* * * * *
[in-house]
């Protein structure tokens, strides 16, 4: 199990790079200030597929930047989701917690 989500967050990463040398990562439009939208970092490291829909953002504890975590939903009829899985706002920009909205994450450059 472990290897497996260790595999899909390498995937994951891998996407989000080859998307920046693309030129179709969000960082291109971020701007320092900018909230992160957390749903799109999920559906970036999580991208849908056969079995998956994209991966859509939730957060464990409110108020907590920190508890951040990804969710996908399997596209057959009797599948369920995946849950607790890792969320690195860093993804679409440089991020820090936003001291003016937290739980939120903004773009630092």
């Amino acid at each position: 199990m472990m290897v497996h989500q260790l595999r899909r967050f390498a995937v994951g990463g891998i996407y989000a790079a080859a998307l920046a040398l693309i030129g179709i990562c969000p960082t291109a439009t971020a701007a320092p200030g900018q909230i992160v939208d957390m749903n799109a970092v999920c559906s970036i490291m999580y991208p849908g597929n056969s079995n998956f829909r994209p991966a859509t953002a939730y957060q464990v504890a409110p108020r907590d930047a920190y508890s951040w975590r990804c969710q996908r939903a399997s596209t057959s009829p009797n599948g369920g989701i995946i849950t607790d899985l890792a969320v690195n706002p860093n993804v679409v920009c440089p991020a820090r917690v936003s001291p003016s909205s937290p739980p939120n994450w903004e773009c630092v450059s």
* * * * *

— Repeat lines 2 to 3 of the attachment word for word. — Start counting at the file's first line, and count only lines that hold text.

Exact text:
């Protein structure tokens, strides 16, 4: 199990790079200030597929930047989701917690 989500967050990463040398990562439009939208970092490291829909953002504890975590939903009829899985706002920009909205994450450059 472990290897497996260790595999899909390498995937994951891998996407989000080859998307920046693309030129179709969000960082291109971020701007320092900018909230992160957390749903799109999920559906970036999580991208849908056969079995998956994209991966859509939730957060464990409110108020907590920190508890951040990804969710996908399997596209057959009797599948369920995946849950607790890792969320690195860093993804679409440089991020820090936003001291003016937290739980939120903004773009630092």
């Amino acid at each position: 199990m472990m290897v497996h989500q260790l595999r899909r967050f390498a995937v994951g990463g891998i996407y989000a790079a080859a998307l920046a040398l693309i030129g179709i990562c969000p960082t291109a439009t971020a701007a320092p200030g900018q909230i992160v939208d957390m749903n799109a970092v999920c559906s970036i490291m999580y991208p849908g597929n056969s079995n998956f829909r994209p991966a859509t953002a939730y957060q464990v504890a409110p108020r907590d930047a920190y508890s951040w975590r990804c969710q996908r939903a399997s596209t057959s009829p009797n599948g369920g989701i995946i849950t607790d899985l890792a969320v690195n706002p860093n993804v679409v920009c440089p991020a820090r917690v936003s001291p003016s909205s937290p739980p939120n994450w903004e773009c630092v450059s």